• Objective 2: Efficient probabilistic inversion of FDEM data
  • Objective 3: Simultaneous probabilistic calibration and inversion of FDEM data
  • Objective 4: Joint inversion of FDEM and direct current resistivity data


For collection of electromagnetic data, we use a so-called multi-receiver small-loop FDEM device. For simulation of such data, we use the standard formulation as given by Ward and Hohmann (1988) as implemented by Hanssens (2019). For inverse modelling of this non-linear problem, we implement a Monte Carlo method, in particular the Kalman ensemble generator (KEG; Nowak (2009)).

Results obtained

The results are presented per objective:

Figure 1 - Part of the proposed measurement setup for simultaneous calibration and inversion of FDEM data

Objective 1: We present a novel characterization of geophysical measurement sensitivity and depth of investigation of geophysical data showing diffusive energy propagation in the subsurface. This approach is based upon the statistical analysis of the Monte Carlo ensemble statistics, in particular mean and variance of prior and forward response ensemble. We show that the covariance between prior and forward response is equal to differential sensitivity up to re-scaling (and sampling errors). As this measure is derived from the Monte Carlo ensemble only, no further computations of the forward model are necessary. The full results are explained in the corresponding article[1].

Objective 2: We introduced the KEG into geophysical inversion. The KEG provides a computationally efficient alternative to the standard Markov chain Monte Carlo inversion approaches. We show how the KEG can be used for the simultaneous estimation of electrical conductivity and magnetic susceptibility.

Objective 3: By extending the FDEM forward and inverse modelling by systematic error parameters, we are able to include an estimation for the latter in inverse modelling. A meaningful estimation, i.e. a calibration of the FDEM data, can be achieved when FDEM field measurements are performed on two heights (Figure 1) for each location. Results are presented in corresponding conference contribution and a submitted manuscript.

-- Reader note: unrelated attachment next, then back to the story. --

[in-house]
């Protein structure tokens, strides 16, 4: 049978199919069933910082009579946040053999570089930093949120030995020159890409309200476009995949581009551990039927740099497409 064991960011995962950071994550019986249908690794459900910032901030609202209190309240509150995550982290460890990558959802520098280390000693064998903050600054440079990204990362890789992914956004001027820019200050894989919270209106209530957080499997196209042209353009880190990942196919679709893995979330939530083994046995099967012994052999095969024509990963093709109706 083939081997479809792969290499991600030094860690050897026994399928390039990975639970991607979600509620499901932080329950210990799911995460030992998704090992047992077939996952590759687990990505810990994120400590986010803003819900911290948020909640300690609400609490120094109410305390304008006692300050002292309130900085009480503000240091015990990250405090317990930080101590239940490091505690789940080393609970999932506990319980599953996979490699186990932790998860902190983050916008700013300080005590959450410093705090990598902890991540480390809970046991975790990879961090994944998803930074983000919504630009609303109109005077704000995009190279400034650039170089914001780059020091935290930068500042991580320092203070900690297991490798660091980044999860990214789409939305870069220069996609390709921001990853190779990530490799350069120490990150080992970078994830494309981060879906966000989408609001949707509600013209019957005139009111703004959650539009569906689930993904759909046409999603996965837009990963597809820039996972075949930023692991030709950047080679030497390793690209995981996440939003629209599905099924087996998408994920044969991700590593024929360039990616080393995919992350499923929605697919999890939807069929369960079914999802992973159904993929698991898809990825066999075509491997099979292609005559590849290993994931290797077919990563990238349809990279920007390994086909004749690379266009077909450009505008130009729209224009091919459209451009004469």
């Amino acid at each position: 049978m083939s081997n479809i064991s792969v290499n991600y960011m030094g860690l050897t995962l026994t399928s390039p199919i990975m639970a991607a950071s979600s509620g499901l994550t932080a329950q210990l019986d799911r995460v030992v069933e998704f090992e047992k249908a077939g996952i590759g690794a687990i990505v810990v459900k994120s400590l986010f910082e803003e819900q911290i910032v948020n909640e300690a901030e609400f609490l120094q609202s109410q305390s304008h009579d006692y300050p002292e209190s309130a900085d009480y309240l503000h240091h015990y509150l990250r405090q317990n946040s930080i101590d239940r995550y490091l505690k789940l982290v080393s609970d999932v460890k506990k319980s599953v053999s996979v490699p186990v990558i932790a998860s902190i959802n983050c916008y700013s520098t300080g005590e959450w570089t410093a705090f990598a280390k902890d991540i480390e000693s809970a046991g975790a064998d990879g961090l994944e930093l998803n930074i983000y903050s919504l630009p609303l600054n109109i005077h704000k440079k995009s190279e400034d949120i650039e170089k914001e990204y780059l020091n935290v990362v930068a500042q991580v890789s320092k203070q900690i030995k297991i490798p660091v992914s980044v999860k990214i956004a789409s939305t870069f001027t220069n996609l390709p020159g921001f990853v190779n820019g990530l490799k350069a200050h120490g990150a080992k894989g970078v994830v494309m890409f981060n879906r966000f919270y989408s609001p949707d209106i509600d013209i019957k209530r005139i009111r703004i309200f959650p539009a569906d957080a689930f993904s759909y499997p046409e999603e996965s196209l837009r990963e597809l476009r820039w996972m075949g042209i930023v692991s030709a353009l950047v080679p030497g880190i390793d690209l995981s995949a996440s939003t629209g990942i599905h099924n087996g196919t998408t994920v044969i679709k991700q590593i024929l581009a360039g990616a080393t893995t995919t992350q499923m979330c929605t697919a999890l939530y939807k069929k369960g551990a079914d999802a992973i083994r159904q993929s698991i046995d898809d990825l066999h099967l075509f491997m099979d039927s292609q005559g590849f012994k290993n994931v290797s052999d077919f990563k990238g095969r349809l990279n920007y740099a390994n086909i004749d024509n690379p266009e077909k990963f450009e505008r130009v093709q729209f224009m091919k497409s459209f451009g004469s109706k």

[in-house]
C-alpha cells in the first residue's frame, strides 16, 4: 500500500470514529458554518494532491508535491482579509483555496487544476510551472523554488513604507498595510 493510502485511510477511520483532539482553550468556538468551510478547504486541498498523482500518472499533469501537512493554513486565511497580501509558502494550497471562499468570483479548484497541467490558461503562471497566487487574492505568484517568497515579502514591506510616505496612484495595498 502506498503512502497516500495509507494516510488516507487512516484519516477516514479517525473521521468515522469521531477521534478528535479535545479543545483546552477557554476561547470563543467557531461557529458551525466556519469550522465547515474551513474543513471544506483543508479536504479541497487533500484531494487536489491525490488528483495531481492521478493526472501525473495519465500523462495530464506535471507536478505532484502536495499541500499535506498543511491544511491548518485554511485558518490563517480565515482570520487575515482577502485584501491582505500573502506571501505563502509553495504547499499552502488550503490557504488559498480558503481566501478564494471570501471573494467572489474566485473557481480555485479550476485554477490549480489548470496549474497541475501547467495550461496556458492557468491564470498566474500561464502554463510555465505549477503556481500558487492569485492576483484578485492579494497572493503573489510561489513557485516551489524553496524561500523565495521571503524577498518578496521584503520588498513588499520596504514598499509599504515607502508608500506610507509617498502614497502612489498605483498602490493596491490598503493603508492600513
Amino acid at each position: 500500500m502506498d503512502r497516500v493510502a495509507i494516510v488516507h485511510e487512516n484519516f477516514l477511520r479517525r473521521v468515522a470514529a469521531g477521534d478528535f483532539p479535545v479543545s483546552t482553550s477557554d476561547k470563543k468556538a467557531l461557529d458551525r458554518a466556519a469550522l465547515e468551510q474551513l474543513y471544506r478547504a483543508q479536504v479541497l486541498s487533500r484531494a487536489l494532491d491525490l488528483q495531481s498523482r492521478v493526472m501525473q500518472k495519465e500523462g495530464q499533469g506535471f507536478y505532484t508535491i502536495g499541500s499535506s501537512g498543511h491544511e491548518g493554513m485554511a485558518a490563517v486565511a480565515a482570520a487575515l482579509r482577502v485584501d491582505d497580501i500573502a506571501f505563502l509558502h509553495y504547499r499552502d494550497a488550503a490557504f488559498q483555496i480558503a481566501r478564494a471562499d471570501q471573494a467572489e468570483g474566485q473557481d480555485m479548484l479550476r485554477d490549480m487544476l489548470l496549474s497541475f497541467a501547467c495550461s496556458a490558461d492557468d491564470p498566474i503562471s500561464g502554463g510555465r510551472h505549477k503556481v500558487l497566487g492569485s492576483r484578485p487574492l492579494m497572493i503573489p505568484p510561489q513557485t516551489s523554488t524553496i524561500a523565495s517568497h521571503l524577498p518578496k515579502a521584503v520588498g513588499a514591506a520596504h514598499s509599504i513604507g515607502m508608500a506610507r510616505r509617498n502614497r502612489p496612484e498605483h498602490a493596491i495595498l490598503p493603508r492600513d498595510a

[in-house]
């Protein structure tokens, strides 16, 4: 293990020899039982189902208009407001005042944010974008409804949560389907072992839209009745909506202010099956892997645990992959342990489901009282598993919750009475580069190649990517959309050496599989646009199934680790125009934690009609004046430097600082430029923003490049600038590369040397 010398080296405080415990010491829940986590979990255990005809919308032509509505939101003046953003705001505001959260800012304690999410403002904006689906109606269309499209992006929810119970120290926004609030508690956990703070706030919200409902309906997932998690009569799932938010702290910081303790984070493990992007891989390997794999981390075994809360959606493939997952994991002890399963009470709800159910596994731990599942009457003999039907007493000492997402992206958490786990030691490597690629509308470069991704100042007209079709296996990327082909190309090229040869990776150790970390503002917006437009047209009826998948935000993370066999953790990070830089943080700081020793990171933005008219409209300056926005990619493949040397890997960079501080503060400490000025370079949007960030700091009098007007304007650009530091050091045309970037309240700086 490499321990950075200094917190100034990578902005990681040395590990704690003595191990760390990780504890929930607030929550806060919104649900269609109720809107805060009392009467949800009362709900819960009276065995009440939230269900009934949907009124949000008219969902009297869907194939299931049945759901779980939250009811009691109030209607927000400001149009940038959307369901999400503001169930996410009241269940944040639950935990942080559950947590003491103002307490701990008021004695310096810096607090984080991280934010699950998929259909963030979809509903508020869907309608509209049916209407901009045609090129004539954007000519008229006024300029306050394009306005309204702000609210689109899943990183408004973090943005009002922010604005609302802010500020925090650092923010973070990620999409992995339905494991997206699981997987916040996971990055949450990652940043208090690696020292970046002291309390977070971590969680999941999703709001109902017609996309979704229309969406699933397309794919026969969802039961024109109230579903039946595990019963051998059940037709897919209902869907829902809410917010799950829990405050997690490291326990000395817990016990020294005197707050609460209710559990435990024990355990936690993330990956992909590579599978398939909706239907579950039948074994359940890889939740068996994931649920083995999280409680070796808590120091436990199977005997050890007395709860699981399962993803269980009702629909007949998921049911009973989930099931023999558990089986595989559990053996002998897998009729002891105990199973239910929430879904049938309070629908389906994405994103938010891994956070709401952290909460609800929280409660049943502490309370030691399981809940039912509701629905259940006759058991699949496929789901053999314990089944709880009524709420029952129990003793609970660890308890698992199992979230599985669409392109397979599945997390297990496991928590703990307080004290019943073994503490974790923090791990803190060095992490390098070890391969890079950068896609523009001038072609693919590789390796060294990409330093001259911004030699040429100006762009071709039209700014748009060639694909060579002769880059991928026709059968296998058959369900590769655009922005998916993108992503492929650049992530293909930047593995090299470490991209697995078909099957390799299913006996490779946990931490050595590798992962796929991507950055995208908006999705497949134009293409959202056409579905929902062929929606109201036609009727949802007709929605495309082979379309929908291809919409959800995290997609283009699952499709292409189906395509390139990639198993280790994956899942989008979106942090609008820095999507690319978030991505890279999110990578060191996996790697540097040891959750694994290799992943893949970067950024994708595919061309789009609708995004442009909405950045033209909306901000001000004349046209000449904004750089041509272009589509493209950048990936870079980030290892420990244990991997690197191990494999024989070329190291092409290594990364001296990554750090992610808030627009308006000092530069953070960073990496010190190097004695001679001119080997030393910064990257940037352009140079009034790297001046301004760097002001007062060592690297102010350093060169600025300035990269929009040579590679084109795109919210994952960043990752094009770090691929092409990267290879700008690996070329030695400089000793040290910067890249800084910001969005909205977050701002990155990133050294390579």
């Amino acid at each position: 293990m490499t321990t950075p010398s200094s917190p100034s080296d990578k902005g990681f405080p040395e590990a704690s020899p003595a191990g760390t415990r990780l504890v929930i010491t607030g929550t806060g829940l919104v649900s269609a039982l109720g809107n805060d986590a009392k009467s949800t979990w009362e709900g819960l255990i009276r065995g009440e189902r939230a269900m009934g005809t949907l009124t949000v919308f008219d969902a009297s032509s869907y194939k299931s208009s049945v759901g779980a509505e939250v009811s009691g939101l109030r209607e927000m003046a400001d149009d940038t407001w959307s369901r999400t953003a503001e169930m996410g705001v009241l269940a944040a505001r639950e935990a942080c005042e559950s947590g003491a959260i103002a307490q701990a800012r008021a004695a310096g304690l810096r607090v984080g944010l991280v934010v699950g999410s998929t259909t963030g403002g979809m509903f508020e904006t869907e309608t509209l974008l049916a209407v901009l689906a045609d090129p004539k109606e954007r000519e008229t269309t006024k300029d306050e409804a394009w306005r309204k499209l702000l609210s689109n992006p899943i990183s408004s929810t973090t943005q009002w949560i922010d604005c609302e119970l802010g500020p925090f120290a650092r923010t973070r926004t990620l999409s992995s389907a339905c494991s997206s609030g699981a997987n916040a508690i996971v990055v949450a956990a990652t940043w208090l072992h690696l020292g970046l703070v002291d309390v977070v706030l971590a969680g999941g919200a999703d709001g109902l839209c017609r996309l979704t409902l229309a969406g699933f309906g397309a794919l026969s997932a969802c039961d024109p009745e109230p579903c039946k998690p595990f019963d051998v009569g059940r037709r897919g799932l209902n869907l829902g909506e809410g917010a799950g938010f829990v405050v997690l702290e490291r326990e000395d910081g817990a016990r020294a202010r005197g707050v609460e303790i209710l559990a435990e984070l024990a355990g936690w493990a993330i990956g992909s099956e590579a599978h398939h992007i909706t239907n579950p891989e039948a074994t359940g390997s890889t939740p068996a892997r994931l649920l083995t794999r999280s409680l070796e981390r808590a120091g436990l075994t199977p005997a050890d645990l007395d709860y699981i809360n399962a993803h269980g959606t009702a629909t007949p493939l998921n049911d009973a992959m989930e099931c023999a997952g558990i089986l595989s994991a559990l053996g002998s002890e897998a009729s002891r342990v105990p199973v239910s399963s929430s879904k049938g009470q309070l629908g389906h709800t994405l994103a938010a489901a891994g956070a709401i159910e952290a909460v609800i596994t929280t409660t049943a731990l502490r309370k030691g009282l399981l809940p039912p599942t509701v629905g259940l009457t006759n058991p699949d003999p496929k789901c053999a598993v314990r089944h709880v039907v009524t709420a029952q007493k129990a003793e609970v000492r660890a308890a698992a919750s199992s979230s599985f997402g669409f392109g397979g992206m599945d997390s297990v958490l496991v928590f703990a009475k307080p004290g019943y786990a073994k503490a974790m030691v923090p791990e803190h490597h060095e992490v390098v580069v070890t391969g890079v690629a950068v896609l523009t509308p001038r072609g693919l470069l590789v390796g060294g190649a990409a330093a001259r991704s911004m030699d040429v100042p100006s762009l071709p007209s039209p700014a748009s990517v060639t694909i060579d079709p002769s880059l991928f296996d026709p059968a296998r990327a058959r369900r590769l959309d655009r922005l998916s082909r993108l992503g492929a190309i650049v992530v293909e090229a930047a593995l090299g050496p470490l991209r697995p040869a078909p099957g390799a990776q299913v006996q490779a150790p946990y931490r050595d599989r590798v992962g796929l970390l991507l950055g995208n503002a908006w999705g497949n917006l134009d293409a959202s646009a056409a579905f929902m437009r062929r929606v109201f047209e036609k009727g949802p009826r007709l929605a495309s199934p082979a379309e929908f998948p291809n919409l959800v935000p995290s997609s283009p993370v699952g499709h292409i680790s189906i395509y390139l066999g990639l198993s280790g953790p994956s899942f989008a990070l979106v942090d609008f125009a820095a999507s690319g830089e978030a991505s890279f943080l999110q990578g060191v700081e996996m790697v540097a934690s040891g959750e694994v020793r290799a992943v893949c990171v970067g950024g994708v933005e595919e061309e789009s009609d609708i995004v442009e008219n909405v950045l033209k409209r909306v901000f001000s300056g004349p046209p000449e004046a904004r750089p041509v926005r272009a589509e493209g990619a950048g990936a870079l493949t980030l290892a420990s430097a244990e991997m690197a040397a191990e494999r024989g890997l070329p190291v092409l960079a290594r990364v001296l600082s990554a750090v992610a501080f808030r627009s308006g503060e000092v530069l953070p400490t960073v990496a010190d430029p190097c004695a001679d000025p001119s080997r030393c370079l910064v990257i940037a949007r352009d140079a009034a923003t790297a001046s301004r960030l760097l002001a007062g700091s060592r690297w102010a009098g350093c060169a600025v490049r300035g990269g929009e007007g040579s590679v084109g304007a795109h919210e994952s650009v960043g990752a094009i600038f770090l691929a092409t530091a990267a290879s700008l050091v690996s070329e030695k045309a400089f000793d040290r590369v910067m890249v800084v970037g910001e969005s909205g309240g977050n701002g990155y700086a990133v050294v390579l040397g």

Figure 2 - Results for the posterior model of electrical conductivity for separate and joint inversion of FDEM and DC resistivity (VES) field data

Objective 4: We show how improved subsurface models of electrical conductivity can be achieved by joint inverse modelling of FDEM and direct current (DC) resistivity data. The improvement consists in (1) a reduced posterior model uncertainty, and (2) a best fit model that is (for the synthetic test cases) closer to the true model. For joint inversion of FDEM and DC resistivity field data, we demonstrate the straightforward application of the joint inversion, when the FDEM data use the scheme of simultaneous calibration and inversion as introduced (see results in Figure 2). All results are currently prepared in a manuscript to be submitted to peer-review.

Conclusion and outlook

The work conducted for this thesis provides a holistic framework for efficient probabilistic sensitivity analysis, calibration and inversion of FDEM data. Since the proposed framework is approximately a factor of ten to one hundred faster than Markov chain Monte Carlo (MCMC) methods, we believe that the interest in the presented methods will not be limited to the electromagnetic community.

For the investigation of strongly heterogeneous sites, such as landfills, the method can be considered beneficial to other types of inversion. First, in comparison to deterministic inversion, the KEG method gives a measure for uncertainty around the most probable result. Second, in comparison to MCMC, large data sets can be handled using the KEG.

[1] Bobe, C., Keller, K., and Van De Vijver (2020). Sensitivity and depth of investigation from Monte Carlo ensemble statistics. Submitted to Geophysical Prospecting.